Référence bibliographique 
Tarabulsy, George M., Provost, Marc A., Larose, Simon, Moss, Ellen, Lemelin, Jean-Pascal, Moran, Greg, Forbes, Lindsey et Pederson, David R. 2008. «Similarities and Differences in Mothers’ and Observers’ Ratings of Infant Security on the Attachment Q-Sort ». Infant Behavior & Development, vol. 31, no 1, p. 10-22.
« The purpose of this study is to focus on such similarities and differences between maternal and observer AQS ratings in a single longitudinal study. » (p. 11)
« As such, we ask the following questions :
(1) What is the degree of convergence between maternal and observer AQS scores?
(2) Are there dimensions of the environments, families, mothers or infants that may systematically account for commonvariance between the two sets of ratings?
(3) Are there dimensions of environments, families, mothers or infants that might account for divergence? » (p. 12)
« Complete data were available for 127 dyads, currently described. Participants were recruited from two distinct subgroups : (1) low risk, adult mothers older than 20 years at the birth of the infant (n = 44); and (2) high-risk adolescent mothers, aged 20 years or less at the birth of the infant (n = 83). Mothers were recruited [in] two major birthing hospitals of a small [...] in the province of Québec [...] » (p. 13)
- The « Attachment Behavior Q-Set (AQS;Waters, 1995) »;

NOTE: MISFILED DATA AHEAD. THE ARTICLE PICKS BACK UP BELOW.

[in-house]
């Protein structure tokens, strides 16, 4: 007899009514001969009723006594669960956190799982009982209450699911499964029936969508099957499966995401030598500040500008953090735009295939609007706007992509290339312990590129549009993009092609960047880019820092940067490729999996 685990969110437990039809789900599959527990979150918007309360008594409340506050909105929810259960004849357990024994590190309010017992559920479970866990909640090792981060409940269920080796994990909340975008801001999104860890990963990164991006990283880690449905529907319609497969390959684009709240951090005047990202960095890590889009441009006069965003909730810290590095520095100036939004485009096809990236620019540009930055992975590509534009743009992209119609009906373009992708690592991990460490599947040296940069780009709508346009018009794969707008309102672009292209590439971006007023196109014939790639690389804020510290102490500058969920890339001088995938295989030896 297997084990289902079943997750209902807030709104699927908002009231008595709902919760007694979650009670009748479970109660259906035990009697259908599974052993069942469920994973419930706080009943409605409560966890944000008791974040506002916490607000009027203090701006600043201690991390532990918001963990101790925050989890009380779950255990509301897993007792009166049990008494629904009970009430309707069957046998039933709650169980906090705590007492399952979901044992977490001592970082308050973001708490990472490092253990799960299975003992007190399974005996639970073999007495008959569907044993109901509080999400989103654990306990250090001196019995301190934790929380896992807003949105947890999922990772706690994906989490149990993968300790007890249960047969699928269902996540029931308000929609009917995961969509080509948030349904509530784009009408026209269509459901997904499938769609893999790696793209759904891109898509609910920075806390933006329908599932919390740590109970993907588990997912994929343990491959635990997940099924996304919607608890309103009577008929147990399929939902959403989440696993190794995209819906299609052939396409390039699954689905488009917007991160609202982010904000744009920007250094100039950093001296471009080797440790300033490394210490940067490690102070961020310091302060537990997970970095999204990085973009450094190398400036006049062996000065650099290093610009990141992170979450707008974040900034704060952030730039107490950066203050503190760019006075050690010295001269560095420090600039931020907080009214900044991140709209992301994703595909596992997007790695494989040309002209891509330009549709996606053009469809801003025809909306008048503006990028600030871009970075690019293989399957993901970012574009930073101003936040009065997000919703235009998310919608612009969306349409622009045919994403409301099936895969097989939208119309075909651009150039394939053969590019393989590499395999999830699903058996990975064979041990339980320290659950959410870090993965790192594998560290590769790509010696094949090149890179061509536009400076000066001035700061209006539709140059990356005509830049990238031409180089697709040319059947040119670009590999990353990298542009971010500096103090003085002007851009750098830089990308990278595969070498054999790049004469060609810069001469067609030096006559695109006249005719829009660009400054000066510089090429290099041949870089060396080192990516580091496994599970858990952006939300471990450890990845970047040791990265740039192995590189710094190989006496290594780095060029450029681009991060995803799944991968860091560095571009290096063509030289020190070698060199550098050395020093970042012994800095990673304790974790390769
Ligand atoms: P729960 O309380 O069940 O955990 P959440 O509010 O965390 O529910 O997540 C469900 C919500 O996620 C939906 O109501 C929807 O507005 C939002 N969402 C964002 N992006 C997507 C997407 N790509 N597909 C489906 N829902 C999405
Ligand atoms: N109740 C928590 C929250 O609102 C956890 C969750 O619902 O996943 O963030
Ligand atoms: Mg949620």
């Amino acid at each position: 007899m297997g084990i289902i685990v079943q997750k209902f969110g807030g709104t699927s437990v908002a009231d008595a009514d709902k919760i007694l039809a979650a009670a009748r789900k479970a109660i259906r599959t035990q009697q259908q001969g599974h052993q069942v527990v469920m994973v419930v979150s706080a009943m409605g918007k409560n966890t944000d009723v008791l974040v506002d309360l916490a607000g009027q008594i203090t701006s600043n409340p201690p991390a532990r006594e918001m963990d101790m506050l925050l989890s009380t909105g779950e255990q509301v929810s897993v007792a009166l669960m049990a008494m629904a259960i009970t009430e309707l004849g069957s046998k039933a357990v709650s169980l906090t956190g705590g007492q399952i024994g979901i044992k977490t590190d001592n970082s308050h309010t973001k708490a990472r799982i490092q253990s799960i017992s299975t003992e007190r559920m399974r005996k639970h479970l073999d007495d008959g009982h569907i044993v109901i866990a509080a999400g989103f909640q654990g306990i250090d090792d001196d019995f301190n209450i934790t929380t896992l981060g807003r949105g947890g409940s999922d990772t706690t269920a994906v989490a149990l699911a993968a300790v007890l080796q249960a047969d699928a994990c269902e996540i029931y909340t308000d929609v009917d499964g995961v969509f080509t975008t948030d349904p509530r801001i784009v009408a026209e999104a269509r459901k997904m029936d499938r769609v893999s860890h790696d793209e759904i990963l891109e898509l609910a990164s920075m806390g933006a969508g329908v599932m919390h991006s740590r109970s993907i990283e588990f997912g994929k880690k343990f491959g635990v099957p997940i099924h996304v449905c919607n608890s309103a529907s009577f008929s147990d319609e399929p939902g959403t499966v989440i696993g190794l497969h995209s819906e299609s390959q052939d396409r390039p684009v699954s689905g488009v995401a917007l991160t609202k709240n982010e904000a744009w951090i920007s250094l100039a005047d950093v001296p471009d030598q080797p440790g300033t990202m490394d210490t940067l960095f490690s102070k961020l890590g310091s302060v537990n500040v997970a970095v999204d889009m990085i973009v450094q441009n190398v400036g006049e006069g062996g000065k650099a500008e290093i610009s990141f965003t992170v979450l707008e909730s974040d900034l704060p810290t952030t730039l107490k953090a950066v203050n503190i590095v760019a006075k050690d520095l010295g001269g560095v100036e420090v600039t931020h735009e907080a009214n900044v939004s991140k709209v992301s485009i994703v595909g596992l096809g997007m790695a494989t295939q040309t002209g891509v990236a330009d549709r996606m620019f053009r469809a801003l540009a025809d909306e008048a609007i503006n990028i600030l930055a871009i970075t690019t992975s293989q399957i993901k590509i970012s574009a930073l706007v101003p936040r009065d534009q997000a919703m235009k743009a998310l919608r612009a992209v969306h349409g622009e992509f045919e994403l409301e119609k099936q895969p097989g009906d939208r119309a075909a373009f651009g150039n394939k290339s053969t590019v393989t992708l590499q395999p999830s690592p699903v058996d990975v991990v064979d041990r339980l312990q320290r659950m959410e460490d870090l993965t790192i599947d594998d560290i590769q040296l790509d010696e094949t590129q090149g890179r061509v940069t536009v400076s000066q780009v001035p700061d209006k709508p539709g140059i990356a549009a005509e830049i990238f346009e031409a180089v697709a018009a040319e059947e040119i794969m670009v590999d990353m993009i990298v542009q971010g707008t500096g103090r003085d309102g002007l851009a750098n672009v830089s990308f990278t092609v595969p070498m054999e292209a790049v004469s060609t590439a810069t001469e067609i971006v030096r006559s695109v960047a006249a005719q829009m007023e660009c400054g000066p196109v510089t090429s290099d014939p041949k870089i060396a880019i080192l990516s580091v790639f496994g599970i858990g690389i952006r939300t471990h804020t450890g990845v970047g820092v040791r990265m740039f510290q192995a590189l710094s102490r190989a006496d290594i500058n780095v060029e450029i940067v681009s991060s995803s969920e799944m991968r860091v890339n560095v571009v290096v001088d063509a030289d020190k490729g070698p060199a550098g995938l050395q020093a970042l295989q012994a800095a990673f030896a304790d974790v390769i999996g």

- the « Maternal Behavior Q-Set (MBQS; Pederson & Moran, 1995) »;
- the « infant characteristics questionnaire (ICQ; Bates, Freeland, & Lounsbury, 1979) »;
- the « Parenting stress index (PSI – short form; Abidin, 1995) ». (pp. 14-15)
Type de traitement des données :
« With the advent of the Attachment Behavior Q-Set (AQS; Waters & Deane, 1985; Waters, 1995), attachment researchers have been provided with a unique assessment method that enables them to qualify attachment on a continuum of security-relevant infant behaviors in settings that provide the context for the development of the parent–infant relationship. [...] In the current study, we consider four ecological variables as possible correlates of convergence and divergence: maternal sensitivity, infant temperament, parental stress, psychosocial risk. By examining the possibility that these ecological characteristics are systematically linked to convergence and divergence in maternal and observer AQS ratings, we hope to gain a clearer understanding of the type of information that each assessment contains. [...] The results underline what has often been shown in other reports that have examined the convergence between maternal and observer AQS ratings, namely that the maternal AQS security score is moderately associated to independent observer AQS ratings. The correlation that is presently observed is in line with that documented in other studies. In fact, maternal AQS ratings represent the strongest association of any variable in this study with observer AQS ratings. As in other studies that have reported such convergence, the current data suggests that mothers and observers converge regarding naturalistic observations of attachment secure-base behaviour to a moderate degree and that both mothers and observers may be providing important information about the developing relationship. The data also suggest the presence of differences in the way that mothers and observers see the mother–infant attachment relationship. » (pp. 10; 18)